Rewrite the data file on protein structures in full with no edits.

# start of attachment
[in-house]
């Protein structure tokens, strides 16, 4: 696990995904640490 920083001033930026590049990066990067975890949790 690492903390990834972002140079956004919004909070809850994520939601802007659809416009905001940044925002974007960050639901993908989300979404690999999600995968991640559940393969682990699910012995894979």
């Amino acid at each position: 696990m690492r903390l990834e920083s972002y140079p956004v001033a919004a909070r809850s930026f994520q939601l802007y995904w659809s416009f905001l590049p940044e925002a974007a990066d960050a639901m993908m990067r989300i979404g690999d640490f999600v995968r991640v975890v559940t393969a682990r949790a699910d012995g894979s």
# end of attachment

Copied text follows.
[in-house]
């Protein structure tokens, strides 16, 4: 696990995904640490 920083001033930026590049990066990067975890949790 690492903390990834972002140079956004919004909070809850994520939601802007659809416009905001940044925002974007960050639901993908989300979404690999999600995968991640559940393969682990699910012995894979």
């Amino acid at each position: 696990m690492r903390l990834e920083s972002y140079p956004v001033a919004a909070r809850s930026f994520q939601l802007y995904w659809s416009f905001l590049p940044e925002a974007a990066d960050a639901m993908m990067r989300i979404g690999d640490f999600v995968r991640v975890v559940t393969a682990r949790a699910d012995g894979s």